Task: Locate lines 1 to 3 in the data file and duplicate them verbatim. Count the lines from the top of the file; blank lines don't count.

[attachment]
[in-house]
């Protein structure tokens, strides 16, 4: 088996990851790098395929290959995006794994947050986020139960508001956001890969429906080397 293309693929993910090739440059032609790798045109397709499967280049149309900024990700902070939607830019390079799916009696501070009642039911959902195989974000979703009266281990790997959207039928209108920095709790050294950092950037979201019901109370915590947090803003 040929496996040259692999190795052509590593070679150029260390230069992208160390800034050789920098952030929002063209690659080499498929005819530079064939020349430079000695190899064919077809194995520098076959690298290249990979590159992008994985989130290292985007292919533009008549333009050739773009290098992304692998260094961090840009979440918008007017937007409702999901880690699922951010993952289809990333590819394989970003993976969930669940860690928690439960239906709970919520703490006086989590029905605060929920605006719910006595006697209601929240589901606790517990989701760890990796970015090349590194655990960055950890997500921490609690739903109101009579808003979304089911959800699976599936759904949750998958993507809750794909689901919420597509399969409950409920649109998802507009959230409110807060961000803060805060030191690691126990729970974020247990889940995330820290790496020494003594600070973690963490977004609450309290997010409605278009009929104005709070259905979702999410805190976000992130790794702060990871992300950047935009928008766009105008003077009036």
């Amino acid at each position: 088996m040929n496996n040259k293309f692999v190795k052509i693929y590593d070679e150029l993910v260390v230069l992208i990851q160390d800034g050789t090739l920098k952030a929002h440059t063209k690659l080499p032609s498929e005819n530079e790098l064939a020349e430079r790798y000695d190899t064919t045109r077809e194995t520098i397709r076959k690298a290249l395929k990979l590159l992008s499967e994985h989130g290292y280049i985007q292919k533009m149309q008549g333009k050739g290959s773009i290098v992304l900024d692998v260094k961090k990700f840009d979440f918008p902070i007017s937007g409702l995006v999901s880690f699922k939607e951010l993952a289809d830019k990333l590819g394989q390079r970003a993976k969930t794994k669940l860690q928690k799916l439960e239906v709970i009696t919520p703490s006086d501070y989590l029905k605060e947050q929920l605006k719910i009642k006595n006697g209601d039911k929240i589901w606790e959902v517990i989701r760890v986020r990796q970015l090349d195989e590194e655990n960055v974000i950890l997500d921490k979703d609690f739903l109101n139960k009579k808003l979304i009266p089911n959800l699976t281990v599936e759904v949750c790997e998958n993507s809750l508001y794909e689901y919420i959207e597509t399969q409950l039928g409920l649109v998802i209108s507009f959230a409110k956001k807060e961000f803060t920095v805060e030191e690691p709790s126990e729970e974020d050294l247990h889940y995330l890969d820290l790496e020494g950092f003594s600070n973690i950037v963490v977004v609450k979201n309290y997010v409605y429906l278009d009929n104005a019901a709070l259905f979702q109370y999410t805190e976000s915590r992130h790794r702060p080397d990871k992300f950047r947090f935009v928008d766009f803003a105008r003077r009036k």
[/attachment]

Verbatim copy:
[in-house]
């Protein structure tokens, strides 16, 4: 088996990851790098395929290959995006794994947050986020139960508001956001890969429906080397 293309693929993910090739440059032609790798045109397709499967280049149309900024990700902070939607830019390079799916009696501070009642039911959902195989974000979703009266281990790997959207039928209108920095709790050294950092950037979201019901109370915590947090803003 040929496996040259692999190795052509590593070679150029260390230069992208160390800034050789920098952030929002063209690659080499498929005819530079064939020349430079000695190899064919077809194995520098076959690298290249990979590159992008994985989130290292985007292919533009008549333009050739773009290098992304692998260094961090840009979440918008007017937007409702999901880690699922951010993952289809990333590819394989970003993976969930669940860690928690439960239906709970919520703490006086989590029905605060929920605006719910006595006697209601929240589901606790517990989701760890990796970015090349590194655990960055950890997500921490609690739903109101009579808003979304089911959800699976599936759904949750998958993507809750794909689901919420597509399969409950409920649109998802507009959230409110807060961000803060805060030191690691126990729970974020247990889940995330820290790496020494003594600070973690963490977004609450309290997010409605278009009929104005709070259905979702999410805190976000992130790794702060990871992300950047935009928008766009105008003077009036």
């Amino acid at each position: 088996m040929n496996n040259k293309f692999v190795k052509i693929y590593d070679e150029l993910v260390v230069l992208i990851q160390d800034g050789t090739l920098k952030a929002h440059t063209k690659l080499p032609s498929e005819n530079e790098l064939a020349e430079r790798y000695d190899t064919t045109r077809e194995t520098i397709r076959k690298a290249l395929k990979l590159l992008s499967e994985h989130g290292y280049i985007q292919k533009m149309q008549g333009k050739g290959s773009i290098v992304l900024d692998v260094k961090k990700f840009d979440f918008p902070i007017s937007g409702l995006v999901s880690f699922k939607e951010l993952a289809d830019k990333l590819g394989q390079r970003a993976k969930t794994k669940l860690q928690k799916l439960e239906v709970i009696t919520p703490s006086d501070y989590l029905k605060e947050q929920l605006k719910i009642k006595n006697g209601d039911k929240i589901w606790e959902v517990i989701r760890v986020r990796q970015l090349d195989e590194e655990n960055v974000i950890l997500d921490k979703d609690f739903l109101n139960k009579k808003l979304i009266p089911n959800l699976t281990v599936e759904v949750c790997e998958n993507s809750l508001y794909e689901y919420i959207e597509t399969q409950l039928g409920l649109v998802i209108s507009f959230a409110k956001k807060e961000f803060t920095v805060e030191e690691p709790s126990e729970e974020d050294l247990h889940y995330l890969d820290l790496e020494g950092f003594s600070n973690i950037v963490v977004v609450k979201n309290y997010v409605y429906l278009d009929n104005a019901a709070l259905f979702q109370y999410t805190e976000s915590r992130h790794r702060p080397d990871k992300f950047r947090f935009v928008d766009f803003a105008r003077r009036k």